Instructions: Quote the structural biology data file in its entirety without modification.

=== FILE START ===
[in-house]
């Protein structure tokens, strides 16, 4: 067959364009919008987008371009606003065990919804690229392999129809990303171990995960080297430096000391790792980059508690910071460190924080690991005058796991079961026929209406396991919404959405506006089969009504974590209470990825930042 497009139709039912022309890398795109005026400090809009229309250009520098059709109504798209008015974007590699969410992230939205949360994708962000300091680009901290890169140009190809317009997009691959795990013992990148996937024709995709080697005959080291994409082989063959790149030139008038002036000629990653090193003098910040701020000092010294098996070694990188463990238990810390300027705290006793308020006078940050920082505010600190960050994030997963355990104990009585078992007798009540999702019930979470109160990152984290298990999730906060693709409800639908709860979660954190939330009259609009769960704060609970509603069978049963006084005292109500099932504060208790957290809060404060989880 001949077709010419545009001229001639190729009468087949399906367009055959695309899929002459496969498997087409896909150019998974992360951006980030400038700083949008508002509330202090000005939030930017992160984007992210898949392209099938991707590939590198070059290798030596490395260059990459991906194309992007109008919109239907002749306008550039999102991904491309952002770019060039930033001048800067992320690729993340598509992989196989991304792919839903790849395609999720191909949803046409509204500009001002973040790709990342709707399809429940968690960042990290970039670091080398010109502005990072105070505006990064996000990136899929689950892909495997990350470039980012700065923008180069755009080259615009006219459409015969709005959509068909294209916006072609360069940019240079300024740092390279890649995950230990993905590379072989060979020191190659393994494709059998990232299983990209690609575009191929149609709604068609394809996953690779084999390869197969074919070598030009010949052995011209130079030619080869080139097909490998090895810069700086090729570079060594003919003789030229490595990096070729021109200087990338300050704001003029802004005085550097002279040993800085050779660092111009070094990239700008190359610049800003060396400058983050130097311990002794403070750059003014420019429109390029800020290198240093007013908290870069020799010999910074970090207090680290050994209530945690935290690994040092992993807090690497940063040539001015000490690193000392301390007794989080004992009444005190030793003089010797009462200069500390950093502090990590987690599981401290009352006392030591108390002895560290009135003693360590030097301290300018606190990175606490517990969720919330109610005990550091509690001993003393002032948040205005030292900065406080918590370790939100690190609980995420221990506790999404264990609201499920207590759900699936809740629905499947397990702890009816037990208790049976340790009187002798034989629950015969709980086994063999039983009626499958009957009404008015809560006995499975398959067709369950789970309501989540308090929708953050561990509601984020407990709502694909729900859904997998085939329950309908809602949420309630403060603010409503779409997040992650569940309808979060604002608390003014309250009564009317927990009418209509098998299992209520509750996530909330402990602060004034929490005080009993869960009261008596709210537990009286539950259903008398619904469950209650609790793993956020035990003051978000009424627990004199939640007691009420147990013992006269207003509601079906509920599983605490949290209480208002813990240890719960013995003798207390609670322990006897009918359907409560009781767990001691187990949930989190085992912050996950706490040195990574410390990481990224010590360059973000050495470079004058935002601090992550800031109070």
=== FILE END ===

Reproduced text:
[in-house]
């Protein structure tokens, strides 16, 4: 067959364009919008987008371009606003065990919804690229392999129809990303171990995960080297430096000391790792980059508690910071460190924080690991005058796991079961026929209406396991919404959405506006089969009504974590209470990825930042 497009139709039912022309890398795109005026400090809009229309250009520098059709109504798209008015974007590699969410992230939205949360994708962000300091680009901290890169140009190809317009997009691959795990013992990148996937024709995709080697005959080291994409082989063959790149030139008038002036000629990653090193003098910040701020000092010294098996070694990188463990238990810390300027705290006793308020006078940050920082505010600190960050994030997963355990104990009585078992007798009540999702019930979470109160990152984290298990999730906060693709409800639908709860979660954190939330009259609009769960704060609970509603069978049963006084005292109500099932504060208790957290809060404060989880 001949077709010419545009001229001639190729009468087949399906367009055959695309899929002459496969498997087409896909150019998974992360951006980030400038700083949008508002509330202090000005939030930017992160984007992210898949392209099938991707590939590198070059290798030596490395260059990459991906194309992007109008919109239907002749306008550039999102991904491309952002770019060039930033001048800067992320690729993340598509992989196989991304792919839903790849395609999720191909949803046409509204500009001002973040790709990342709707399809429940968690960042990290970039670091080398010109502005990072105070505006990064996000990136899929689950892909495997990350470039980012700065923008180069755009080259615009006219459409015969709005959509068909294209916006072609360069940019240079300024740092390279890649995950230990993905590379072989060979020191190659393994494709059998990232299983990209690609575009191929149609709604068609394809996953690779084999390869197969074919070598030009010949052995011209130079030619080869080139097909490998090895810069700086090729570079060594003919003789030229490595990096070729021109200087990338300050704001003029802004005085550097002279040993800085050779660092111009070094990239700008190359610049800003060396400058983050130097311990002794403070750059003014420019429109390029800020290198240093007013908290870069020799010999910074970090207090680290050994209530945690935290690994040092992993807090690497940063040539001015000490690193000392301390007794989080004992009444005190030793003089010797009462200069500390950093502090990590987690599981401290009352006392030591108390002895560290009135003693360590030097301290300018606190990175606490517990969720919330109610005990550091509690001993003393002032948040205005030292900065406080918590370790939100690190609980995420221990506790999404264990609201499920207590759900699936809740629905499947397990702890009816037990208790049976340790009187002798034989629950015969709980086994063999039983009626499958009957009404008015809560006995499975398959067709369950789970309501989540308090929708953050561990509601984020407990709502694909729900859904997998085939329950309908809602949420309630403060603010409503779409997040992650569940309808979060604002608390003014309250009564009317927990009418209509098998299992209520509750996530909330402990602060004034929490005080009993869960009261008596709210537990009286539950259903008398619904469950209650609790793993956020035990003051978000009424627990004199939640007691009420147990013992006269207003509601079906509920599983605490949290209480208002813990240890719960013995003798207390609670322990006897009918359907409560009781767990001691187990949930989190085992912050996950706490040195990574410390990481990224010590360059973000050495470079004058935002601090992550800031109070």